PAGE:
Many emerging Internet services are offered by companies whose primary business has thus far been telecommunications rather than IP. The NAP providers (as well as the vBNS provider) are good examples. Traditionally phone companies, they find themselves accustomed to having reasonable tools to model telephony workload and performance (e.g., Erlang distributions). Unfortunately, the literature in Internet traffic characterization, both in the analytical and performance measurement domains, indicate that wide area networking technology has advanced at a far faster rate than has the analytical and theoretical understanding of Internet traffic behavior.
The slower and more containable realms of years ago were amenable to characterization with closed-form mathematical expressions, which allowed reasonably accurate prediction of performance metrics such as queue lengths and network delays. But traditional mathematical modeling techniques, e.g., queueing theory, have met with little success in today's Internet environments. For example, the assumption of Poisson arrivals was acceptable for the purposes of characterizing small LANs years ago. As a theory of network behavior, however, the tenacity of the use of Poisson arrivals, whether in terms of packet arrivals within a connection, connection arrivals within an aggregated stream of traffic, or packet arrivals across multiple connections, has been quite remarkable in the face of its egregious inconsistency with any collected data [3,4]. Leland, et al.  and Paxson and Floyd  investigate alternatives to Poisson modeling, specifically the use of self-similarity (fractal) mathematics to model IP traffic.
There is still no clear consensus on how statistics can support research in IP traffic modeling, and there is skepticism within the community regarding the utility of empirical studies that rely on collecting real data from the Internet, i.e., some claim that since the environment is changing so quickly, any collected data is only of historical interest within weeks. There are those whose research is better served by tractable mathematical models than by empirical data that represent at most only one stage in network traffic evolution.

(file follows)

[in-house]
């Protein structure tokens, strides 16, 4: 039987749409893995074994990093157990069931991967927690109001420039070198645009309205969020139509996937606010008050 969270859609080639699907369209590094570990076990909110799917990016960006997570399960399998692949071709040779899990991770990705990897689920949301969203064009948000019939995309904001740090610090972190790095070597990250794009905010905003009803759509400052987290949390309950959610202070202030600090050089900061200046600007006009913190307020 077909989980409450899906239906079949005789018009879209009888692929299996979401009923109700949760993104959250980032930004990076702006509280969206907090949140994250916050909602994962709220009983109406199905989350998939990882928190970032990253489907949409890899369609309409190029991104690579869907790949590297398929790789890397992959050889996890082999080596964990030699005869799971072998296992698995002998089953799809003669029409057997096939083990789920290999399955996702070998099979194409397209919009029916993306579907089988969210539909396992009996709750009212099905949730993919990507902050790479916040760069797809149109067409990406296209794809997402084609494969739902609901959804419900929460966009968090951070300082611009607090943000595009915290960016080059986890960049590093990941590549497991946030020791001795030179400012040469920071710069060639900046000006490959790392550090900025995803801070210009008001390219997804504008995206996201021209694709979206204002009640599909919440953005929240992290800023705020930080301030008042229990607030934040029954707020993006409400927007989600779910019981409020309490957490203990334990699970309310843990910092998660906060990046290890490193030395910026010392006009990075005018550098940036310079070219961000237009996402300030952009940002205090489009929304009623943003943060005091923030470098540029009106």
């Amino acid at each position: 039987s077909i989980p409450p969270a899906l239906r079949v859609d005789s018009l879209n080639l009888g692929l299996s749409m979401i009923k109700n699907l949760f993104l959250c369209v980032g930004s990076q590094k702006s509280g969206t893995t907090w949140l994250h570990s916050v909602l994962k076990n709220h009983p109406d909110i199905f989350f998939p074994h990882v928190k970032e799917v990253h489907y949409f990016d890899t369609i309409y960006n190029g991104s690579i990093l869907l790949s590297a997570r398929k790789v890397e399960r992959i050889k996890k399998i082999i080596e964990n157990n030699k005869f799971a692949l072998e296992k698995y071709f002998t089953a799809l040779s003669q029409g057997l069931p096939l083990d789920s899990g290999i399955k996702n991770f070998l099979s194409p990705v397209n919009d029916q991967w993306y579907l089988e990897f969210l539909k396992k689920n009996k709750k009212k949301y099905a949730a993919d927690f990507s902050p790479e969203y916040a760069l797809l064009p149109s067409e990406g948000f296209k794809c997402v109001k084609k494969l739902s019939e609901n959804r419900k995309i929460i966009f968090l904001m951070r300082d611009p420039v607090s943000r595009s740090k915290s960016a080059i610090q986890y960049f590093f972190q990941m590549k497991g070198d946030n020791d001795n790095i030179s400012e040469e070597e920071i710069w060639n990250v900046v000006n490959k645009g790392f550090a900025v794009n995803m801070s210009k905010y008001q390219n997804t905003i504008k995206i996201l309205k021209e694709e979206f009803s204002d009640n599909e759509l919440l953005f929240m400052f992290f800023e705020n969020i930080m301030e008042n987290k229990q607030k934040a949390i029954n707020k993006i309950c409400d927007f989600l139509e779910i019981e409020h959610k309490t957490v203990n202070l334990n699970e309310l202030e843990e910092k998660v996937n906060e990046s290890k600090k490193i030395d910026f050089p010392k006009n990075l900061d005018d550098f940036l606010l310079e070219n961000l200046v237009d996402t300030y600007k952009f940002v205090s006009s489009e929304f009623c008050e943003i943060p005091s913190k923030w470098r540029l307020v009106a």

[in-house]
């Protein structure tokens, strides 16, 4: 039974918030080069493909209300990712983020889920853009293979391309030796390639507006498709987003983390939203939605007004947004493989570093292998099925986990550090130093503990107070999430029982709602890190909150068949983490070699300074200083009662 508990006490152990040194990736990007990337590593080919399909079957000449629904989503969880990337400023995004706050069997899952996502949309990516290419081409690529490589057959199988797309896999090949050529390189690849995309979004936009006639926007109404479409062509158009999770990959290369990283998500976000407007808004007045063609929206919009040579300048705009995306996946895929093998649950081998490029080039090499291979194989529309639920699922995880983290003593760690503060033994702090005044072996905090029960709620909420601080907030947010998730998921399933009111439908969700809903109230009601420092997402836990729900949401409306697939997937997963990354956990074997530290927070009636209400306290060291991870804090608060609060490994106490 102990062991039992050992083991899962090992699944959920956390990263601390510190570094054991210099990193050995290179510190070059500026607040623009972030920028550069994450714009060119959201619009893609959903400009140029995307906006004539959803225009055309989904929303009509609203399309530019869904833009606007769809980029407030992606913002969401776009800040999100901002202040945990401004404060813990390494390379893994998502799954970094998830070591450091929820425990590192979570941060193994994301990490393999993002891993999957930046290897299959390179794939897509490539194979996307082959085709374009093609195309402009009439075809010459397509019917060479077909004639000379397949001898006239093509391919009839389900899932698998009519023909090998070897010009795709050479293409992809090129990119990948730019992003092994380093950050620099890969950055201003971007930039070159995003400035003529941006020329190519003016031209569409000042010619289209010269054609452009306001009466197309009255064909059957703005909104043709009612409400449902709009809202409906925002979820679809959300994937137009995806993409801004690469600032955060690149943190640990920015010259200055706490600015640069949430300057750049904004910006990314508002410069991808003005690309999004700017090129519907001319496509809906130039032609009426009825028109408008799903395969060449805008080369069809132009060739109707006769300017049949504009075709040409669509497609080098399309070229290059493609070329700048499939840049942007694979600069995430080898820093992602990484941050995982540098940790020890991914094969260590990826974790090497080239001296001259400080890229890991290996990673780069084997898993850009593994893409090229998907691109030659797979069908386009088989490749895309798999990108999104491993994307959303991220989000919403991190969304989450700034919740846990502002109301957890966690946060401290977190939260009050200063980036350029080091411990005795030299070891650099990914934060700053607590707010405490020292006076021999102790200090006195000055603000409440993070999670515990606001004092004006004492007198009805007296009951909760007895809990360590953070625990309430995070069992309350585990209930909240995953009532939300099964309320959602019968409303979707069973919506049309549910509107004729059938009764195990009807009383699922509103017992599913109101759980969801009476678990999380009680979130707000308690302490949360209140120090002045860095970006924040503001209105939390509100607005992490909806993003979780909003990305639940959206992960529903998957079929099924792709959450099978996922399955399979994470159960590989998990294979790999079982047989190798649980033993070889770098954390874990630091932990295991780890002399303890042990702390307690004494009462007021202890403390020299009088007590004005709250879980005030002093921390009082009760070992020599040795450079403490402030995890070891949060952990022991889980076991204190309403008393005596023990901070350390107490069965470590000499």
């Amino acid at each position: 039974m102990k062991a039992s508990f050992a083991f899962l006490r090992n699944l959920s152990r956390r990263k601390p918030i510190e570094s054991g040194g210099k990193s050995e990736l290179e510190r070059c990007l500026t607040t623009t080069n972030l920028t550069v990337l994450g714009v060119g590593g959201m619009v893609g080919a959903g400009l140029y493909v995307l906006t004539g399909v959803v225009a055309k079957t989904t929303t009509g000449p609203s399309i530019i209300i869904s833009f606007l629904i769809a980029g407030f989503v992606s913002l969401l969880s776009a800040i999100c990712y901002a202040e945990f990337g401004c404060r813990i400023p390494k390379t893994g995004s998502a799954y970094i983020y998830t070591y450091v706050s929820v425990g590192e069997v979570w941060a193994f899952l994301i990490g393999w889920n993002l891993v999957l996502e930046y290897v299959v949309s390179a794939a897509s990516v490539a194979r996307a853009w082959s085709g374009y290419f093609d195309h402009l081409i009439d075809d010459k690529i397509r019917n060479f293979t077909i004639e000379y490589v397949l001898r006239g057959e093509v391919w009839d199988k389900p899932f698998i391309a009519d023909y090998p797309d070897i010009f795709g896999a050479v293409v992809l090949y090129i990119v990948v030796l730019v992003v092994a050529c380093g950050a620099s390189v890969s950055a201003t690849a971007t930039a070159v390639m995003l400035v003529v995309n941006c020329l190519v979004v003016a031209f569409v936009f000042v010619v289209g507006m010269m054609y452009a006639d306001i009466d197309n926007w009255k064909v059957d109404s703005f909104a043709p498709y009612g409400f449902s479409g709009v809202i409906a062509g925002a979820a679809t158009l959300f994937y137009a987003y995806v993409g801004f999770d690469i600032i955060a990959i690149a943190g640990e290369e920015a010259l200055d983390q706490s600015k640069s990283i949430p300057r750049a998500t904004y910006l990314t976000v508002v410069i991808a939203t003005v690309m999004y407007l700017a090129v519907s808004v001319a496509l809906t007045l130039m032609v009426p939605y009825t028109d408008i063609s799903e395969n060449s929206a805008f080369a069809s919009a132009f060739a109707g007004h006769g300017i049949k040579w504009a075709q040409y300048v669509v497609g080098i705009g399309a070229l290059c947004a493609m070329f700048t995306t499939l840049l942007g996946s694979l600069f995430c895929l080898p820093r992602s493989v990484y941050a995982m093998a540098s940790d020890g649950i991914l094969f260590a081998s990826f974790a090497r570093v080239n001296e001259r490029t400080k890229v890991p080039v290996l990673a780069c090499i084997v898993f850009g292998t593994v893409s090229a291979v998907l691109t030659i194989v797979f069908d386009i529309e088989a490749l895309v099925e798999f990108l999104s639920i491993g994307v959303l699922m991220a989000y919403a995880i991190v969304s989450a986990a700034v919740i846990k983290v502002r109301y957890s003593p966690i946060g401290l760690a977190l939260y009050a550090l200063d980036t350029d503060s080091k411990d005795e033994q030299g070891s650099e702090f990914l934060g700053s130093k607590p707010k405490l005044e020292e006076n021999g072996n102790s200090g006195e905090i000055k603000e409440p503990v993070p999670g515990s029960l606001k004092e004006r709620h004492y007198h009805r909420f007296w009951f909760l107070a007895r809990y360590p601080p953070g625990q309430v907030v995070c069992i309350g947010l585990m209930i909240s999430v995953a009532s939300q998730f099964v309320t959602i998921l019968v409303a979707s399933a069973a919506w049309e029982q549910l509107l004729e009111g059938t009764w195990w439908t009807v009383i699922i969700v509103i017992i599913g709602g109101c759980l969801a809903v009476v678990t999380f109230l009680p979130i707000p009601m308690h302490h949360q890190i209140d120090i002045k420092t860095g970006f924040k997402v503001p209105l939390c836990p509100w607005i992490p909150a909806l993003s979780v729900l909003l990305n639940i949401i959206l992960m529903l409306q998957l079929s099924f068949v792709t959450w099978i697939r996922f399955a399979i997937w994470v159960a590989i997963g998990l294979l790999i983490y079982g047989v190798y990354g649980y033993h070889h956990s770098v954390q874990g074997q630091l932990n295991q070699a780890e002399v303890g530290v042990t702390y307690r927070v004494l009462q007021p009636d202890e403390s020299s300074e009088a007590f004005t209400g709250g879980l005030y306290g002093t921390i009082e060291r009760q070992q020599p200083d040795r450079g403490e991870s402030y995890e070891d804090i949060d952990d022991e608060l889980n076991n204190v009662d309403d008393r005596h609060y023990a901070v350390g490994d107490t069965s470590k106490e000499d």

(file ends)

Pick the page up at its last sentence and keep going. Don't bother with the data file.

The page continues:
A further contributing factor to the lag of Internet traffic modeling behind that of telephony traffic is the early financial structure of the Internet. A few U.S. government agencies assumed the financial burden of building and maintaining the transit network infrastructure, leaving little need to trace network usage for the purposes of cost allocation. As a result Internet customers did not have much leverage with their service provider regarding the quality of service.
Many of the studies for modeling telephony traffic
came largely out of Bell Labs, who had several advantages: no competition to force profit margins slim, and therefore the financial resources to devote to research, and strong incentive to fund research that could ensure the integrity of the networks for which they charge. The result is a situation today where telephone company tables of ``acceptable blocking probability'' (e.g., inability to get a dial tone when you pick up the phone) reveal standards that are significantly higher than our typical expectations of the Internet.
We do not have the same situation for the developing Internet marketplace. Instead we have dozens of Internet providers, many on shoestring budgets in low margin competition, who view statistics collection as a luxury that has never proven its utility in Internet operations. How will statistics really help keep the NAP alive and robust since traffic seems to change as fast as they could analyze it anyway?
We are not implying that the monopoly provider paradigm is better, only observing aspects of the situation that got us to where we are today: we have no way to predict, verify, or in some cases even measure Internet service quality in real time.
There is some hope that some of the larger telecommunication companies entering the marketplace with will eventually devote more attention to this area. The pressure to do so may not occur until the system breaks, at which point billed customers will demand, and be willing to pay for, better guarantees and data integrity.
cost-benefit tradeoff: undertake enough network research to secure a better understanding of the product the NAPs sell, without draining operations of resources to keep the network alive.
failing that, fund enough research to be able to show that the NAPs are being good community members, contributing to the `advancement of Internet technology and research' with respect to understanding traffic behavior, at the least cost in terms of time and effort taken away from more critical engineering and customer service activities.